In considering these claims our starting point must be Bell v. Wolfish, 441 U.S. 520, 99 S. Ct. 1861, 60 L. Ed. 2d 497 (1979). In Bell the Court articulated four principles to consider when a challenged prison rule or regulation is attacked on constitutional grounds. First, it is clear that "convicted prisoners do not forfeit all constitutional protections by reason of their conviction and confinement in prison." Id. at 545, 99 S. Ct. at 1877. See also Wolfel v. Bates, 707 F.2d 932, 934 (6th Cir.1983) (per curiam) (prison administrators do not have "an overriding interest in the indiscriminate suppression of peacefully communicated inmate complaints") (emphasis in original). A prisoner retains those rights that are "not inconsistent with his status as a prisoner or with the legitimate penalogical objectives of the corrections system." See Pell v. Procunier, 417 U.S. 817, 822, 94 S. Ct. 2800, 2804, 41 L. Ed. 2d 495 (1974). Second, merely because prisoners "retain certain constitutional rights does not mean that these rights are not subject to restrictions and limitations.... There must be a `mutual accommodation' between institutional needs and objections and the provisions of the Constitution that are of general application." Bell, 441 U.S. at 546, 99 S. Ct. at 1878 (quoting Wolff v. McDonnell, 418 U.S. 539, 556, 94 S. Ct. 2963, 2974, 41 L. Ed. 2d 935 (1974)). See also Meadows v. Hopkins, 713 F.2d 206, 209-210 (6th Cir.1983) (prison regulations infringing on inmates constitutional rights must be evaluated in light of the central objectives of prison administrators). Third, "maintaining institutional security and preserving internal order and discipline are essential goals that may require limitation or retraction of the retained constitutional rights" of convicted prisoners. Bell, 441 U.S. at 546, 99 S. Ct. at 1878. And finally, because the daily operation of a correctional facility poses difficult and unique management problems, prison officials should be accorded substantial deference in the adoption and implementation of policies and practices that in "their judgment are needed to preserve internal order and discipline and to maintain institutional security. `Such considerations are peculiarly within the province and professional expertise of corrections officials, and, in the absence of substantial evidence in the record to indicate that the officials have exaggerated their response to these considerations, courts should ordinarily defer to their expert judgment in such matters.'" Bell at 547-48, 99 S. Ct. at 1878 (quoting Pell v. Procunier, 417 U.S. 817, 827, 94 S. Ct. 2800, 2806, 41 L. Ed. 2d 495 (1974)). Id. at 410.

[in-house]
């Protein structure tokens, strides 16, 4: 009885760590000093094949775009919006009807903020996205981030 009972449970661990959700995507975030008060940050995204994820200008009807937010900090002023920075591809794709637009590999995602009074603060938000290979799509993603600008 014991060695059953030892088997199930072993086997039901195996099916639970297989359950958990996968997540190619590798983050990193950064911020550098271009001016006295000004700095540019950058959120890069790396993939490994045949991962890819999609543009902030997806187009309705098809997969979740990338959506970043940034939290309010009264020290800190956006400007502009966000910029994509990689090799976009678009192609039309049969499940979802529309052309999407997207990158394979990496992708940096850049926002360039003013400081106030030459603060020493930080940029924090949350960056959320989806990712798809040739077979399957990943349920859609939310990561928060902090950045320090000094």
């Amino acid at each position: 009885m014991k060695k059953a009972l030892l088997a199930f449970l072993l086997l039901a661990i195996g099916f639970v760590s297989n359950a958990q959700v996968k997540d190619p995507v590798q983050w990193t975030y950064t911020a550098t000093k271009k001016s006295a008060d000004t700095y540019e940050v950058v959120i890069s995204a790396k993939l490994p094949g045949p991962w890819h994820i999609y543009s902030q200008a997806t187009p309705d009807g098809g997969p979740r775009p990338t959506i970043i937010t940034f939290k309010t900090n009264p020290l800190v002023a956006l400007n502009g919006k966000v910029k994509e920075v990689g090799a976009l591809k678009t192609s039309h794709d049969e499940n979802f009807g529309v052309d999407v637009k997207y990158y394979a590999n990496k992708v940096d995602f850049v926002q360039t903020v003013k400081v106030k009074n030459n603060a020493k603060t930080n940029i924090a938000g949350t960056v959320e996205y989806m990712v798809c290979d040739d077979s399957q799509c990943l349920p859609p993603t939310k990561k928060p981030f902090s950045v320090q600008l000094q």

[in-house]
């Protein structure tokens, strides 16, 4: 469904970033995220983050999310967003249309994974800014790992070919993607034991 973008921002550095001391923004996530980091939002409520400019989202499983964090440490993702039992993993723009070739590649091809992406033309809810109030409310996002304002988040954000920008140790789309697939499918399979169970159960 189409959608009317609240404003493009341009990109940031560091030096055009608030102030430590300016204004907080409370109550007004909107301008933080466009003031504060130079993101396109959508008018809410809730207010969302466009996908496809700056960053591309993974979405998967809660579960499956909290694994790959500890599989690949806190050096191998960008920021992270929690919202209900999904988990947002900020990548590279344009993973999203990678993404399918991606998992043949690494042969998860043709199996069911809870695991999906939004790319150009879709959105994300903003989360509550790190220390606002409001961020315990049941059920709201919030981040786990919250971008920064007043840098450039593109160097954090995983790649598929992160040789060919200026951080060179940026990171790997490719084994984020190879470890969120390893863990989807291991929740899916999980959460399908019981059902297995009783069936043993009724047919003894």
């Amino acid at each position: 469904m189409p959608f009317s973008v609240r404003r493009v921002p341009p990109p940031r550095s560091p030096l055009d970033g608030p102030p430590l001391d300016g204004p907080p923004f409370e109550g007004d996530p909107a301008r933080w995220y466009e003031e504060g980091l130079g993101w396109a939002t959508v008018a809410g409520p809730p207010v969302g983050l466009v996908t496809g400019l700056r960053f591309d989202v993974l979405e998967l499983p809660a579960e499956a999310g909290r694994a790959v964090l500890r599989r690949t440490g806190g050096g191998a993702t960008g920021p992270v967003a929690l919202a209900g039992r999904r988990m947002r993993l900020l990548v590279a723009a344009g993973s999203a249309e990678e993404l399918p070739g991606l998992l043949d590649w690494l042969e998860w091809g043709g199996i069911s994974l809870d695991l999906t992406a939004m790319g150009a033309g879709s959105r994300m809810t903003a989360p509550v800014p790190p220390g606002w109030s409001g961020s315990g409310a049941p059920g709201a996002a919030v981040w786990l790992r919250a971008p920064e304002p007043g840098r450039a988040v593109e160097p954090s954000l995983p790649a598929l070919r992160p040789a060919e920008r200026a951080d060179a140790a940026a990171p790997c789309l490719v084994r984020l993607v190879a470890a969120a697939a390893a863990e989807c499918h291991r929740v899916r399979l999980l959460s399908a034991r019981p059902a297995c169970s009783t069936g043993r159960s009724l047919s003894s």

* * * * * *
 
Although a prisoner "does not have an absolute right to practice his religion in accord with his desires," he is entitled to have a court balance his constitutional claims against legitimate state interests in operating its prisons. Jihaad [v. O'Brien], 645 F.2d [556] at 564; Weaver v. Jago, 675 F.2d at 118. Accord Meadows v. Hopkins, 713 F.2d at 210; Thompson v. Commonwealth of Kentucky, 712 F.2d 1078, 1080 (6th Cir.1983). Id. at 411.
 
* * * * * *
 
Where an inmate's religious freedom is at stake, correctional officials may only adopt regulations which are "reasonably and substantially" justified by official concern for internal security and inmate discipline. Sweet v. South Carolina Dept. of Corrections, 529 F.2d 854, 863 (4th Cir.1975); see also O'Malley v. Brierley, 477 F.2d 785, 795-96 (3rd Cir. 1973). "Prison restrictions that impinge *603 upon a prisoner's First Amendment right must be carefully scrutinized to ascertain the extent to which they are necessary to effectuate the legitimate policies and goals of the corrections system." Childs v. Duckworth, 705 F.2d 915, 920 (7th Cir.1983). Id. at 411-12. (footnote omitted)

Under the facts of the request for injunctive relief, this plaintiff cannot establish an impingement of a First Amendment right. Additionally, this Court is prohibited by the same First Amendment from granting the relief requested in plaintiff's Complaint.

The Report of the Magistrate is ACCEPTED, however, his recommendation is REJECTED; the objections to the recommendation are SUSTAINED; and defendant's Motion to Dismiss this case is GRANTED.

IT IS SO ORDERED.